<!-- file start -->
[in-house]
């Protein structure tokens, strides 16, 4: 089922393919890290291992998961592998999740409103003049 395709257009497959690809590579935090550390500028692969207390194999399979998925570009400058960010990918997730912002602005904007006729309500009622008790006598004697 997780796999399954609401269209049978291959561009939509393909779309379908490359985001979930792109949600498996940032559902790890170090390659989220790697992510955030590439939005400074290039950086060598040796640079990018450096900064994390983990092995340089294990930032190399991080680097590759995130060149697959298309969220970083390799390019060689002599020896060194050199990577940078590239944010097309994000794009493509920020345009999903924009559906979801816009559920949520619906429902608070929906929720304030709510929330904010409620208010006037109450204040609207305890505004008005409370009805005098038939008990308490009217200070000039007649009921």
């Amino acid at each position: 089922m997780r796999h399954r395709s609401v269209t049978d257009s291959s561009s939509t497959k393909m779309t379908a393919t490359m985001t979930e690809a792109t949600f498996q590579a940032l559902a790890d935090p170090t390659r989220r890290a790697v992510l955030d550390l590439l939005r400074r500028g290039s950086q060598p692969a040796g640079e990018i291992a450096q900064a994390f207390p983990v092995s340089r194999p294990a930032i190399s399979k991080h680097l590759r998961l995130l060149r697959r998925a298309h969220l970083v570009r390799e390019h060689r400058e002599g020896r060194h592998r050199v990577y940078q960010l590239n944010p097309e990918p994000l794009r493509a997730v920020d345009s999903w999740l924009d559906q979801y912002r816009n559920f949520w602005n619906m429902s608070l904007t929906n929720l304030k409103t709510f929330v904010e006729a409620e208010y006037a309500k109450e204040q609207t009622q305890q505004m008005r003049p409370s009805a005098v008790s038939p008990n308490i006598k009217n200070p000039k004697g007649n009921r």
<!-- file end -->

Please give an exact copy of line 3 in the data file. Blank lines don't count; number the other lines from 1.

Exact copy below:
């Amino acid at each position: 089922m997780r796999h399954r395709s609401v269209t049978d257009s291959s561009s939509t497959k393909m779309t379908a393919t490359m985001t979930e690809a792109t949600f498996q590579a940032l559902a790890d935090p170090t390659r989220r890290a790697v992510l955030d550390l590439l939005r400074r500028g290039s950086q060598p692969a040796g640079e990018i291992a450096q900064a994390f207390p983990v092995s340089r194999p294990a930032i190399s399979k991080h680097l590759r998961l995130l060149r697959r998925a298309h969220l970083v570009r390799e390019h060689r400058e002599g020896r060194h592998r050199v990577y940078q960010l590239n944010p097309e990918p994000l794009r493509a997730v920020d345009s999903w999740l924009d559906q979801y912002r816009n559920f949520w602005n619906m429902s608070l904007t929906n929720l304030k409103t709510f929330v904010e006729a409620e208010y006037a309500k109450e204040q609207t009622q305890q505004m008005r003049p409370s009805a005098v008790s038939p008990n308490i006598k009217n200070p000039k004697g007649n009921r």